MONDAY 18 APRIL, 2011 |
Printed Battery Technology Unveiled
Using a technology similar to printing solar cells, Xerox's Palo Alto Research
) has developed a
process to "print" batteries with the potential for far more energy storage capacity
than lithium ion batteries.
Metal air batteries, such as the lithium
, have the potential to to provide more energy capacity than lithium ion
batteries, however this is dependent on the development of air cathodes that support the power
density in order for it to be viable in applications where economy, space and
weight are major issues - such as electric vehicles.
PARC says it has developed a process using co-extrusion printing to deposit thick films of
functional battery materials onto substrates, which provides up to10 times the air-breathing surface area of conventional electrodes.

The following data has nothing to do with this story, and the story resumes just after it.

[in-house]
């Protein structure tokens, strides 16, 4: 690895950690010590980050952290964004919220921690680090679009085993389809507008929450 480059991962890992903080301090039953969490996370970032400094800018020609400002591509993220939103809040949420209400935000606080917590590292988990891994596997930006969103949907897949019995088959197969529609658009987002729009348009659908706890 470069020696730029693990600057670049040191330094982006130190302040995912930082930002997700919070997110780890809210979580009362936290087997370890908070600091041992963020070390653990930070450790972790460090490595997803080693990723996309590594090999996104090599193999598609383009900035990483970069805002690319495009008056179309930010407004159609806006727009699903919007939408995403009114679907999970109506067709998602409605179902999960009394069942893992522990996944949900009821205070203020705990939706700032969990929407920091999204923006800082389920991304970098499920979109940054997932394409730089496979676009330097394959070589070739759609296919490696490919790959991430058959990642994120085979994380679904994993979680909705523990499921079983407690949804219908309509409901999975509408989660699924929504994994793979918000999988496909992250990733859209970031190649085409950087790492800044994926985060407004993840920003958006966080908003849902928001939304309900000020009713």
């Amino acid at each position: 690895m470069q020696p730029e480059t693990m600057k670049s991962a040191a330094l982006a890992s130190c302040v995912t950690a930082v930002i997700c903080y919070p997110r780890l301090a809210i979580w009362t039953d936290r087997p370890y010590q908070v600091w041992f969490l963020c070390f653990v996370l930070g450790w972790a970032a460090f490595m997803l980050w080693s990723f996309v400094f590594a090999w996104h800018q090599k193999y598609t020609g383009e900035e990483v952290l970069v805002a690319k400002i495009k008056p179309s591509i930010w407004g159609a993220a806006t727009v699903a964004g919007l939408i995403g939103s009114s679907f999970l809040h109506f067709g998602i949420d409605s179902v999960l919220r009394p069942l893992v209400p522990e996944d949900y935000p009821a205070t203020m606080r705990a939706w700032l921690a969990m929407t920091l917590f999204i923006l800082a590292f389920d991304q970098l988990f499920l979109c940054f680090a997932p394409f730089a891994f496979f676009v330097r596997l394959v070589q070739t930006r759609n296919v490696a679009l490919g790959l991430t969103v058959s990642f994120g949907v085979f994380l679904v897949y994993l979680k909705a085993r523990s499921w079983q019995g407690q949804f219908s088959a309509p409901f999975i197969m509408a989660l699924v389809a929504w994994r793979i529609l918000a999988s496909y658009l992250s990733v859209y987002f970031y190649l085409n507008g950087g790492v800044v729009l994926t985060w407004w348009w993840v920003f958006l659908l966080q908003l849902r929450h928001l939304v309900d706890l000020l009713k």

The pastes of functional materials can contain water-repelling materials such as
Teflon interleaved with hydrophilic ("water-loving") electro-catalyst
The deposition can be as narrow as several microns wide and as high as several
PARC is interested in further developing the technology with commercialisation partners in the battery and fuel cell industries or in the materials or equipment markets that
service the sector.
PARC has a long history of technology innovation and research, spanning back
over 40 years. The company is also behind the second generation of solar
concentrators such as those used in the solar
farm at Alice Springs airport
, which was the first solar electricity
generation facility of its kind in the southern hemisphere.
PARC also invented "electronic reusable paper" in 2000, a thin,
flexible material that can display graphics and text when an electric charge is
applied to it.
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